Amazon Prime delays reviews by three days on Rings of Power

Amazon Prime delays reviews by three days on Rings of Power
Amazon Prime delays reviews by three days on Rings of Power

The 72-hour waiting period between submitting a review and publishing it was introduced three weeks ago, Amazon told Variety. Only now does the new system really stand out, after the much-watched premiere of the major new series The Lord of the Rings: The Rings of Power.

The system must counter so-called ‘review bombing’. That is the phenomenon whereby disgruntled fans bombard a film or series with negative reviews, for example. Then the star rating of the series drops and other viewers may be discouraged from watching too. Amazon hopes to keep those kinds of reviews from Prime Video with the 72-hour waiting period.

Series still victim

The Rings of Power is still a victim of ‘review bombing’ on public review sites such as Rotten Tomatoes, Metacritic and even IMDb, a subsidiary of Amazon. The series receives high ratings from professional reviewers on those sites, but is knocked down by a striking number of negative user reviews.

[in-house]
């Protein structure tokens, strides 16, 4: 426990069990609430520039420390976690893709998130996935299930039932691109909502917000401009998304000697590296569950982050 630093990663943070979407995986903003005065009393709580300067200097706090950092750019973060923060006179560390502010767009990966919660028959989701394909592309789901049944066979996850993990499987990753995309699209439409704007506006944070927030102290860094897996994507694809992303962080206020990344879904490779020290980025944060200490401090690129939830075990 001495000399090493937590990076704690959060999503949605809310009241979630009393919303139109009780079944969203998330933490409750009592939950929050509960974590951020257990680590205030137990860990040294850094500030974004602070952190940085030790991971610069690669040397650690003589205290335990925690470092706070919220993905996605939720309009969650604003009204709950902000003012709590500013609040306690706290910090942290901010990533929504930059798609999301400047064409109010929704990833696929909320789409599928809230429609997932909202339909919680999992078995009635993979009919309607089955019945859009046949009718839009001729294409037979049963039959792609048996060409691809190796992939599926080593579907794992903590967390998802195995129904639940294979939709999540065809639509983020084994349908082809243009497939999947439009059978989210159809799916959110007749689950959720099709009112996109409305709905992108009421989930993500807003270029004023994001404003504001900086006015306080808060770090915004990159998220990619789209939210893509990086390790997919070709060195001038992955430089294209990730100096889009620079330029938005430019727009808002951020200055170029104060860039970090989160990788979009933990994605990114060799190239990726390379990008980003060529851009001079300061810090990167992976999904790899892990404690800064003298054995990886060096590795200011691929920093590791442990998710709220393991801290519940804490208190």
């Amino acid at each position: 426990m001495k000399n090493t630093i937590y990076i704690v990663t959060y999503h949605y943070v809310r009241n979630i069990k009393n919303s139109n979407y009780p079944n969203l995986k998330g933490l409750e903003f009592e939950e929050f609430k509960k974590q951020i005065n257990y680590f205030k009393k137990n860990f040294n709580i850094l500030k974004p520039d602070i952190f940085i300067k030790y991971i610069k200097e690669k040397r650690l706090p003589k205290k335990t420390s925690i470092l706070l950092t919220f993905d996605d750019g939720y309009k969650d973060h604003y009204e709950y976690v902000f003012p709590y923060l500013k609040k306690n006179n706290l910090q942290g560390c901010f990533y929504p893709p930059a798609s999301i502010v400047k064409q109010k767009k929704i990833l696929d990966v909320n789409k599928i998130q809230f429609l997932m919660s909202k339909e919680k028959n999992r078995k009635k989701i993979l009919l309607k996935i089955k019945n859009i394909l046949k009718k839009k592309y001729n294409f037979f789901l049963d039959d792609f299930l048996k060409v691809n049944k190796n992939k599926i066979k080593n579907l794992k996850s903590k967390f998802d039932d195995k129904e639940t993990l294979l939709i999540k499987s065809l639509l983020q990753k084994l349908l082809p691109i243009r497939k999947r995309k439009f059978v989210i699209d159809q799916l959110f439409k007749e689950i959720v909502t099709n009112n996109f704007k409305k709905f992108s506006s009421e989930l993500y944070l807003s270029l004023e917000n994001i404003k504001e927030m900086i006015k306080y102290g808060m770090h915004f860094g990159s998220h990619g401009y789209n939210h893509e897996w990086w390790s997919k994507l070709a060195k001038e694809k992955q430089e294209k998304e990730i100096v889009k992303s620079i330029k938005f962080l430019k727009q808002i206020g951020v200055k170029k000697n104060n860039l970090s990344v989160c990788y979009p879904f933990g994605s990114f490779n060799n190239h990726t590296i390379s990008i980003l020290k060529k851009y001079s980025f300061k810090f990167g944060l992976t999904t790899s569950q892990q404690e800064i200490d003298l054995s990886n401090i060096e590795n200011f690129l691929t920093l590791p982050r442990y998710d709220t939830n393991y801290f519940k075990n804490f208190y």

A group of viewers is displeased with the diverse cast of The Rings of Power, with actors of color playing the roles of elves and dwarves. Also, viewers disagree with the artistic freedom the writers take with the story, even though writer Tolkien’s family has given permission for the series. For example, on Rotten Tomatoes, The Rings of Power has nearly 18,000 viewer reviews, while many other series are stuck at 4,000 user reviews.

Review bombing not a new phenomenon

Amazon set the review delay for Prime Video on the series premiere of A League of Their Own. That series tells the true story of colored and LGBTQ players in the women’s professional baseball league in the US in the 1940s. People who disagreed with the progressive message of the series did indeed try to “review bomb” it, but became on public sites opposed by fans of the series.

The phenomenon of review bombing has been a headache for review sites for years. In 2019, for example, Rotten Tomatoes tried to tackle it with a verification system that required people to attach, for example, a picture of their movie ticket, as proof of watching. With TV series, however, such control is much more difficult to maintain.

The article is in Dutch

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